What Do Museum Technician or Conservator Do?
Example of Museum Technician or Conservator Job Restore, maintain, or prepare objects in museum collections for storage, research, or exhibit. May work with specimens such as fossils, skeletal parts, or botanicals; or artifacts, textiles, or art. May identify and record objects or install and arrange them in exhibits. Includes book or document conservators.
Museum Technician or Conservator Responsibilities
- Build, repair, and install wooden steps, scaffolds, and walkways to gain access to or permit improved view of exhibited equipment.
- Specialize in particular materials or types of object, such as documents and books, paintings, decorative arts, textiles, metals, or architectural materials.
- Coordinate exhibit installations, assisting with design, constructing displays, dioramas, display cases, and models, and ensuring the availability of necessary materials.
- Photograph objects for documentation.
- Direct and supervise curatorial, technical, and student staff in the handling, mounting, care, and storage of art objects.
- Deliver artwork on courier trips.
What Skills Do You Need to Work as a Museum Technician or Conservator?
Below is a list of the skills most Museum Technicians and Conservators say are important on the job.
Active Listening: Giving full attention to what other people are saying, taking time to understand the points being made, asking questions as appropriate, and not interrupting at inappropriate times.
Speaking: Talking to others to convey information effectively.
Reading Comprehension: Understanding written sentences and paragraphs in work related documents.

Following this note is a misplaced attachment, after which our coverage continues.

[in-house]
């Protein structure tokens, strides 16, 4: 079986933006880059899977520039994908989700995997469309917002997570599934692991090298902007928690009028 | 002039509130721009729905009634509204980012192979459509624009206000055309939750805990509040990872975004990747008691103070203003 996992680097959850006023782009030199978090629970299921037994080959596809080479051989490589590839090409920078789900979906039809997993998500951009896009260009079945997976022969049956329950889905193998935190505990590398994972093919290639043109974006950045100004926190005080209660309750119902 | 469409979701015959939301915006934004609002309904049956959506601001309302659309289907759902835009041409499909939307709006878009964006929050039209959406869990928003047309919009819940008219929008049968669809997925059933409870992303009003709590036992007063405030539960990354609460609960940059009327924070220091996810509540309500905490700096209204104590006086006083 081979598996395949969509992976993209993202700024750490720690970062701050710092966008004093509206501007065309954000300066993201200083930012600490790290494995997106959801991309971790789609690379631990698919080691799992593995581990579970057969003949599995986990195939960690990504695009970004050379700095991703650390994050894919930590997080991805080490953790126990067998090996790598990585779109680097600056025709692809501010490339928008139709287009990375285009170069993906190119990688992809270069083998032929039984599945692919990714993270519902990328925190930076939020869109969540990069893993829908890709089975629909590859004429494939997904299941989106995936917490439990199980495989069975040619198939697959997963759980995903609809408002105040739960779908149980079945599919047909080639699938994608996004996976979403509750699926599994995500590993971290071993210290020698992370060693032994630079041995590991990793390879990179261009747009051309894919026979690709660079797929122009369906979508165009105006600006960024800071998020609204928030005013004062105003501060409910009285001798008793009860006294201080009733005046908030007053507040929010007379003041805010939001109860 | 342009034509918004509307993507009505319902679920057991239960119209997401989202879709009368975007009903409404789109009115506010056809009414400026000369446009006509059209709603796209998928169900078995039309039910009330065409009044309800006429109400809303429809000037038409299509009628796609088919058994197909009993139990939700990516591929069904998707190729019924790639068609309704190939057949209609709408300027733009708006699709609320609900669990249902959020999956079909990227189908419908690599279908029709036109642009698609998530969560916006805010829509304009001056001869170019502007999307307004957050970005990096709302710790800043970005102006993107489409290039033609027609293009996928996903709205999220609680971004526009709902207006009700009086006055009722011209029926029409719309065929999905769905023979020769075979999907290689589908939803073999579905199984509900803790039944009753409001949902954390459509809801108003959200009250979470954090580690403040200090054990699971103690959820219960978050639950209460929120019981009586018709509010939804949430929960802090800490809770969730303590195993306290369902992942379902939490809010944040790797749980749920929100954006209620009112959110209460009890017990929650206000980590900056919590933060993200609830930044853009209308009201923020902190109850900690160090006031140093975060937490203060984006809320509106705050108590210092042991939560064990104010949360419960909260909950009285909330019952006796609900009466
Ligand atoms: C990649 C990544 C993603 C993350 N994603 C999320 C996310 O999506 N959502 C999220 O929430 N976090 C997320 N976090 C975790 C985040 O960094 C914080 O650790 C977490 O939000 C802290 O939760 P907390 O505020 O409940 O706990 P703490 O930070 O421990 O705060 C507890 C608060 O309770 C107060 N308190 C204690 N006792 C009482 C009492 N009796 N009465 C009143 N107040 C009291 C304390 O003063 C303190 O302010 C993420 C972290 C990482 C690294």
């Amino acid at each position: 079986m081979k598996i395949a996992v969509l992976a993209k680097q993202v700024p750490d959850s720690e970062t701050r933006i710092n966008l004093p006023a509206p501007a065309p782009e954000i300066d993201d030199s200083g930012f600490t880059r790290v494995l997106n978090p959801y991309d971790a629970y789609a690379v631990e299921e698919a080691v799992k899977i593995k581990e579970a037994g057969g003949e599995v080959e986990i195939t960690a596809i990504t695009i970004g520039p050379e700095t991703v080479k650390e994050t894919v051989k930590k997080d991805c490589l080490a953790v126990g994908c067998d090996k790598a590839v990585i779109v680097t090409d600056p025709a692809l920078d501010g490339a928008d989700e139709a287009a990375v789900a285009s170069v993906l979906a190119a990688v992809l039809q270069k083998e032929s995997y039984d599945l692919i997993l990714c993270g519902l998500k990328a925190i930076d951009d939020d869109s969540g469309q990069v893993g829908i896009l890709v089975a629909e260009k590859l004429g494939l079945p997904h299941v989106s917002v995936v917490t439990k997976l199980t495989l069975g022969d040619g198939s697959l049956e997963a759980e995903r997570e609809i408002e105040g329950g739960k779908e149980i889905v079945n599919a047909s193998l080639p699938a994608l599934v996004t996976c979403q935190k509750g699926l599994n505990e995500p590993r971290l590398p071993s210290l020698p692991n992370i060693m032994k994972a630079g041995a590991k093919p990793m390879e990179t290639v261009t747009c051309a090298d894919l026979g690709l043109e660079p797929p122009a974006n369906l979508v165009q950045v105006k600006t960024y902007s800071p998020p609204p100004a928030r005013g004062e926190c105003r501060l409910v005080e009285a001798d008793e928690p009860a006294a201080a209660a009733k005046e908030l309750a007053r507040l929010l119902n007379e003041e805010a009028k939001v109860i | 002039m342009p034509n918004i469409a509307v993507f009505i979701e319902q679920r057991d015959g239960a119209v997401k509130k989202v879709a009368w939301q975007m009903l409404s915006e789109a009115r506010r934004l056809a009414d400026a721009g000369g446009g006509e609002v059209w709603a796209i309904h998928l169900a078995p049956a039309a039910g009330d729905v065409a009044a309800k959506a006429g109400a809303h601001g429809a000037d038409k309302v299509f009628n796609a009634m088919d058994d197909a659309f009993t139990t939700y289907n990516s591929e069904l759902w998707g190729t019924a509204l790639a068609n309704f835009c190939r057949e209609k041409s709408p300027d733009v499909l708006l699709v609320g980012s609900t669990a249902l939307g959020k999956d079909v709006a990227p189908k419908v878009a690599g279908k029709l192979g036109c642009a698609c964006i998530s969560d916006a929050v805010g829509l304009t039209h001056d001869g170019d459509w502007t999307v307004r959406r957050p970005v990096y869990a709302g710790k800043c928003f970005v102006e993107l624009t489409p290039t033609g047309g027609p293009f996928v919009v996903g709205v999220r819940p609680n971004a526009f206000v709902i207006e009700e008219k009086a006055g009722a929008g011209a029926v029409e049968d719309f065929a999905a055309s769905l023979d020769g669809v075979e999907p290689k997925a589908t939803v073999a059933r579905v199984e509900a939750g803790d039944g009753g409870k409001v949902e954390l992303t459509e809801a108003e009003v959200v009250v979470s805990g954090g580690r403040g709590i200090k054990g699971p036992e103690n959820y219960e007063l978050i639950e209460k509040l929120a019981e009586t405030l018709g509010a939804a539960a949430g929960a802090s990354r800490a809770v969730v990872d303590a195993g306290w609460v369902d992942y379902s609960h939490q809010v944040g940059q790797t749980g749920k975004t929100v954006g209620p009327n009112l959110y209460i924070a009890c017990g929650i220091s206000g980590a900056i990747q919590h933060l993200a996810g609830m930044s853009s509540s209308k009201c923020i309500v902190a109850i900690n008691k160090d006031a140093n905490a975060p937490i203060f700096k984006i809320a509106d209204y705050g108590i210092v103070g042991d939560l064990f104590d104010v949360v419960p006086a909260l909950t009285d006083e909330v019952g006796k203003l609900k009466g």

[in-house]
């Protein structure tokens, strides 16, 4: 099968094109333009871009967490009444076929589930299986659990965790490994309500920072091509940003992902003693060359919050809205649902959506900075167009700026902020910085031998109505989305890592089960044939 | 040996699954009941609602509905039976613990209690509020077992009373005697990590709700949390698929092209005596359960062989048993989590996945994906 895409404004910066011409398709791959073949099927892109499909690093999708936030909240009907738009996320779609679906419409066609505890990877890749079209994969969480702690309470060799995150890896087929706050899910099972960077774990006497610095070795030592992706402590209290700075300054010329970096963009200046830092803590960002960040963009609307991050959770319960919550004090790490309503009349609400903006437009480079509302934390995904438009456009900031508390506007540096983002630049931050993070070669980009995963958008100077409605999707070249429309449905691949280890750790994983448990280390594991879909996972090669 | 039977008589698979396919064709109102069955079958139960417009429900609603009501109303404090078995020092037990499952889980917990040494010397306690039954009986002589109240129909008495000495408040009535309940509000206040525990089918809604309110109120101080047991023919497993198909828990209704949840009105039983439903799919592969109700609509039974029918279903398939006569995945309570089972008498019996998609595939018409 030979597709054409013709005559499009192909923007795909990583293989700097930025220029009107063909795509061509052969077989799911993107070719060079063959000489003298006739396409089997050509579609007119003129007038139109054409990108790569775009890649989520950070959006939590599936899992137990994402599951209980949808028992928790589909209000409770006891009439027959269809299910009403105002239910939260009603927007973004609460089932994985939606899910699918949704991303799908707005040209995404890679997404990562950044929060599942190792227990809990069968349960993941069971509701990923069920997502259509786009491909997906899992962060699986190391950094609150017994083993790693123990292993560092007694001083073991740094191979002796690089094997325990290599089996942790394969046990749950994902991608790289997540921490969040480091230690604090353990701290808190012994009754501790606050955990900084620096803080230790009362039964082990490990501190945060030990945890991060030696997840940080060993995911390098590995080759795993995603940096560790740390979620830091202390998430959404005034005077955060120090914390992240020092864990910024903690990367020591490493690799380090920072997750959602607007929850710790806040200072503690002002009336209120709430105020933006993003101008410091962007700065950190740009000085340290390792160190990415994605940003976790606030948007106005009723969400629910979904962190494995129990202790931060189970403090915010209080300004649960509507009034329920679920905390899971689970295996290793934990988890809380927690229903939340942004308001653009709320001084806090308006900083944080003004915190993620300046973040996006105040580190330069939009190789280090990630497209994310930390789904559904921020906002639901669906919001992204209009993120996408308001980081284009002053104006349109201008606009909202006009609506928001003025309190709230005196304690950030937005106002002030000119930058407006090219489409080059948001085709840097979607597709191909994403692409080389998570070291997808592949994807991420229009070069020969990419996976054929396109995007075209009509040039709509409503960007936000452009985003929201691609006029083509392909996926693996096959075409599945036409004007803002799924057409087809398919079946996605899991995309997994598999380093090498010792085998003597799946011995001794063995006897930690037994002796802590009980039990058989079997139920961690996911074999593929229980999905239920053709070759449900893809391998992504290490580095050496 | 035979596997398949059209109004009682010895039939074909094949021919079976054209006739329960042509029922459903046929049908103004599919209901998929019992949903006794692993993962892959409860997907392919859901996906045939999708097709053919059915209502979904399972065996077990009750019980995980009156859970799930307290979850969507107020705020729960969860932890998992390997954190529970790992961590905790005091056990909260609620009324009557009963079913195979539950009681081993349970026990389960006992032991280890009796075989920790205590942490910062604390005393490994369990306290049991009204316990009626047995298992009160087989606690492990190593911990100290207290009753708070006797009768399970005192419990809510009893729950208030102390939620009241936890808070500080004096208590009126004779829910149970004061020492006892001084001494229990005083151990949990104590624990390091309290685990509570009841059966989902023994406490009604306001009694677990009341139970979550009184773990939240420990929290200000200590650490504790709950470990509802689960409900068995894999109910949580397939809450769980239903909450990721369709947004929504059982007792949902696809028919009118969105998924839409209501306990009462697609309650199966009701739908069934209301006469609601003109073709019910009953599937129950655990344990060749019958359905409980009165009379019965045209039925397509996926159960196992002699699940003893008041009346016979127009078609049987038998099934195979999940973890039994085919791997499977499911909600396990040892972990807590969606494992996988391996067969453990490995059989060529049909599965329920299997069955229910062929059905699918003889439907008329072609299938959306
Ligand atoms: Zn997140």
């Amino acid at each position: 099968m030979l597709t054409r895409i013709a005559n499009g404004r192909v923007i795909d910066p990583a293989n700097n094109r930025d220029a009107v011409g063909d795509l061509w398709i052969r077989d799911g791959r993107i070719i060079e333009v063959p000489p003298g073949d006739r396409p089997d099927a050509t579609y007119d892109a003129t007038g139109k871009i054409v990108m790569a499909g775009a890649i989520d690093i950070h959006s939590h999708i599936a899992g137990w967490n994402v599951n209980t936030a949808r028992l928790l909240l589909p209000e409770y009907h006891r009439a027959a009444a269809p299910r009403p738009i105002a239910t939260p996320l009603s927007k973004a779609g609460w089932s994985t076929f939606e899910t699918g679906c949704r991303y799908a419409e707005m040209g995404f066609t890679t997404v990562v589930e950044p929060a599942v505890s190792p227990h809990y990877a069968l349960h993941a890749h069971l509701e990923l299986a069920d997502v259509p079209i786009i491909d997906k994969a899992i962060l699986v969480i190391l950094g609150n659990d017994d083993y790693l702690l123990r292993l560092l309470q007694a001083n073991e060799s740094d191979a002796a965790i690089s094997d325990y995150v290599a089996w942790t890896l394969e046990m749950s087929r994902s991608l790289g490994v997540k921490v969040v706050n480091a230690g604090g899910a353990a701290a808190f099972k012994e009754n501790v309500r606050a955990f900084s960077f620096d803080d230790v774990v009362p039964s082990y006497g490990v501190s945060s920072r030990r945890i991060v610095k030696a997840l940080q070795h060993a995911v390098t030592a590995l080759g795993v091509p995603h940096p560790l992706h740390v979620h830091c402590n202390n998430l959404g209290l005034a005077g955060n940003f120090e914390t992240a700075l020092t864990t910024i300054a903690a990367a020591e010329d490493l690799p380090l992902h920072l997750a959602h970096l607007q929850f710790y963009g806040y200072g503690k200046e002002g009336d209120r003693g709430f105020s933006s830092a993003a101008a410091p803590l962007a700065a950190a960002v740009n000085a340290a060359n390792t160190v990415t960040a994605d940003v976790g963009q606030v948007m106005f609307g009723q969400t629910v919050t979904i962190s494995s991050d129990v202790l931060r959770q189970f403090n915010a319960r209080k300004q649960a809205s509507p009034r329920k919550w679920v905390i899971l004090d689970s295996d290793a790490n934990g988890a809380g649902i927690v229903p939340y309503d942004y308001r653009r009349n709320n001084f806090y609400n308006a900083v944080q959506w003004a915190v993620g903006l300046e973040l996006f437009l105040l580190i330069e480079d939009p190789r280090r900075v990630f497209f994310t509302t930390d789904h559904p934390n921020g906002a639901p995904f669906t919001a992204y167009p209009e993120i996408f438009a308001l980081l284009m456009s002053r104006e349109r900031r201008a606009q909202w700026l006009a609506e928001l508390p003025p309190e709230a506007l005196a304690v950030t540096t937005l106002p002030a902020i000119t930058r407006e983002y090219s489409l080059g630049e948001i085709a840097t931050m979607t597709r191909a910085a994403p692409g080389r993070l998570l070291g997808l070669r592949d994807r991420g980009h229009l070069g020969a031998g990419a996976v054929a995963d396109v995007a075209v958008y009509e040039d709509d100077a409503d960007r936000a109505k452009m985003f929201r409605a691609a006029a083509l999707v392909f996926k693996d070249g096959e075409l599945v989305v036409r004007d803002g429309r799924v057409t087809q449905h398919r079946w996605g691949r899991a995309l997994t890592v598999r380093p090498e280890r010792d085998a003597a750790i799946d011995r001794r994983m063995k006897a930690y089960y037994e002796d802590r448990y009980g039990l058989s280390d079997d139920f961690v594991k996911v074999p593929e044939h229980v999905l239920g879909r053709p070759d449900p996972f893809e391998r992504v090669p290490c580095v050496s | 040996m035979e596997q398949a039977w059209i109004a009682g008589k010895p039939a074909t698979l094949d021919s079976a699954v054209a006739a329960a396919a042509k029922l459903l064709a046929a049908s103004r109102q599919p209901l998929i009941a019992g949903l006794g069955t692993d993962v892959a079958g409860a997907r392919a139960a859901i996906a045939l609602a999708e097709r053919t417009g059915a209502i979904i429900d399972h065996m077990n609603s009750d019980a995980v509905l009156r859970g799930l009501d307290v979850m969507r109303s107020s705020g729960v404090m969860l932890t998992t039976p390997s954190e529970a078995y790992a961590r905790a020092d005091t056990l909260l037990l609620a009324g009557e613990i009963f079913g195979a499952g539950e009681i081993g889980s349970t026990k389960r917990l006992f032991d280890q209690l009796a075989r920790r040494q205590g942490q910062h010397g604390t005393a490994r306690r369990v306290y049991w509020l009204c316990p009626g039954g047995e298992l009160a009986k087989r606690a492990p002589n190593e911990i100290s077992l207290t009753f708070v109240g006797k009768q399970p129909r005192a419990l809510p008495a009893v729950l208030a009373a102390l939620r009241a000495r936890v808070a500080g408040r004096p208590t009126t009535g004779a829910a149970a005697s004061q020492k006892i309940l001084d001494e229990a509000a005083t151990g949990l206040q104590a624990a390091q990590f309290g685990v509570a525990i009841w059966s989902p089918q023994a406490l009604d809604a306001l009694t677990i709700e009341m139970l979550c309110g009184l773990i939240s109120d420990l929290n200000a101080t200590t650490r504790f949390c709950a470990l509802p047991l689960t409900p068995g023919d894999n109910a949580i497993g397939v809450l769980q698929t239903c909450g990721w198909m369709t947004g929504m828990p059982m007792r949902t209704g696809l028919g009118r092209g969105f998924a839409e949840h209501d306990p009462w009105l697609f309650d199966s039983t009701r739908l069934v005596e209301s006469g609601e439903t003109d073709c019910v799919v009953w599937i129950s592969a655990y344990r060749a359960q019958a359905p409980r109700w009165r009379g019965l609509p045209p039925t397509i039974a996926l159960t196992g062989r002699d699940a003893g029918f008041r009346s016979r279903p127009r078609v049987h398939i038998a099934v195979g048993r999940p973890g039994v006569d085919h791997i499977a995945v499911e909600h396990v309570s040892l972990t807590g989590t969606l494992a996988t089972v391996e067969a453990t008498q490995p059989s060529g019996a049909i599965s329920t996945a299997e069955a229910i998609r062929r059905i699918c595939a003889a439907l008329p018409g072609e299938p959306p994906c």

Writing: Communicating effectively in writing as appropriate for the needs of the audience.
Critical Thinking: Using logic and reasoning to identify the strengths and weaknesses of alternative solutions, conclusions or approaches to problems.
Judgment and Decision Making: Considering the relative costs and benefits of potential actions to choose the most appropriate one.
Types of Museum Technician or Conservator
- Renovation Technician
- Art Conservator
- Ceramic Restorer
- Conservation Technician
- Fine Arts Packer
Is There Going to be Demand for Museum Technicians and Conservators?
In 2016, there was an estimated number of 11,800 jobs in the United States for Museum Technician or Conservator. New jobs are being produced at a rate of 12.7% which is above the national average. The Bureau of Labor Statistics predicts 1,500 new jobs for Museum Technician or Conservator by 2026. Due to new job openings and attrition, there will be an average of 1,400 job openings in this field each year.
The states with the most job growth for Museum Technician or Conservator are Utah, Washington, and Colorado. Watch out if you plan on working in Vermont, Rhode Island, or North Dakota. These states have the worst job growth for this type of profession.
Salary for a Museum Technician or Conservator
Museum Technicians and Conservators make between $25,430 and $74,840 a year.
Museum Technicians and Conservators who work in District of Columbia, Maryland, or Connecticut, make the highest salaries.
How much do Museum Technicians and Conservators make in each U.S. state?
|State||Annual Mean Salary|
|District of Columbia||$68,460|
What Tools & Technology do Museum Technicians and Conservators Use?
Although they’re not necessarily needed for all jobs, the following technologies are used by many Museum Technicians and Conservators:
- Microsoft Excel
- Microsoft Word
- Microsoft Office
- Microsoft Outlook
- Adobe Systems Adobe Photoshop
- Microsoft Visual FoxPro
- Gallery Systems EmbARK
- PastPerfect Software PastPerfect
- Questor Systems ARGUS
Becoming a Museum Technician or Conservator
Learn what Museum Technician or Conservator education requirements there are.
How Long Does it Take to Become a Museum Technician or Conservator?
Where Museum Technicians and Conservators Are Employed
The table below shows some of the most common industries where those employed in this career field work.
Those thinking about becoming a Museum Technician or Conservator might also be interested in the following careers:
Are you already one of the many Museum Technician or Conservator in the United States? If you’re thinking about changing careers, these fields are worth exploring:
Image Credit: Jorge Royan via Creative Commons Attribution-Share Alike 3.0 Unported
More about our data sources and methodologies.
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